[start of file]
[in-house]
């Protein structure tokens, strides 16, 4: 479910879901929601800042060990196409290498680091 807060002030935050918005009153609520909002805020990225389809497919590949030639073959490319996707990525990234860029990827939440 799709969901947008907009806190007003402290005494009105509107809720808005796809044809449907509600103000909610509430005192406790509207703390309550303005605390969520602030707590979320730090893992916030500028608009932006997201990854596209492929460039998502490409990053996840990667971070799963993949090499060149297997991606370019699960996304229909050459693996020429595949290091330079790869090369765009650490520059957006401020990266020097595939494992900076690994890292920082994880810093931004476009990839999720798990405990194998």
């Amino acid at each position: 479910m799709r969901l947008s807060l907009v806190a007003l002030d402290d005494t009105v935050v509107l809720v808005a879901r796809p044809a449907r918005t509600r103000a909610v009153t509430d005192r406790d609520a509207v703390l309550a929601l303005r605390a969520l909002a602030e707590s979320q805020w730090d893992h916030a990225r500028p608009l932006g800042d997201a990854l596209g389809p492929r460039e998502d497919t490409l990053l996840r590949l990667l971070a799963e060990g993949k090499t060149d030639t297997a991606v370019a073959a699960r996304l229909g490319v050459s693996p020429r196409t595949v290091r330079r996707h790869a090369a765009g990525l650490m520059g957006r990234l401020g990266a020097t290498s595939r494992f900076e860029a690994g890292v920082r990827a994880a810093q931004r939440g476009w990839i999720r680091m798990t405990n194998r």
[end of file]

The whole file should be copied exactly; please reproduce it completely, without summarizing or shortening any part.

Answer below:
[in-house]
């Protein structure tokens, strides 16, 4: 479910879901929601800042060990196409290498680091 807060002030935050918005009153609520909002805020990225389809497919590949030639073959490319996707990525990234860029990827939440 799709969901947008907009806190007003402290005494009105509107809720808005796809044809449907509600103000909610509430005192406790509207703390309550303005605390969520602030707590979320730090893992916030500028608009932006997201990854596209492929460039998502490409990053996840990667971070799963993949090499060149297997991606370019699960996304229909050459693996020429595949290091330079790869090369765009650490520059957006401020990266020097595939494992900076690994890292920082994880810093931004476009990839999720798990405990194998």
């Amino acid at each position: 479910m799709r969901l947008s807060l907009v806190a007003l002030d402290d005494t009105v935050v509107l809720v808005a879901r796809p044809a449907r918005t509600r103000a909610v009153t509430d005192r406790d609520a509207v703390l309550a929601l303005r605390a969520l909002a602030e707590s979320q805020w730090d893992h916030a990225r500028p608009l932006g800042d997201a990854l596209g389809p492929r460039e998502d497919t490409l990053l996840r590949l990667l971070a799963e060990g993949k090499t060149d030639t297997a991606v370019a073959a699960r996304l229909g490319v050459s693996p020429r196409t595949v290091r330079r996707h790869a090369a765009g990525l650490m520059g957006r990234l401020g990266a020097t290498s595939r494992f900076e860029a690994g890292v920082r990827a994880a810093q931004r939440g476009w990839i999720r680091m798990t405990n194998r």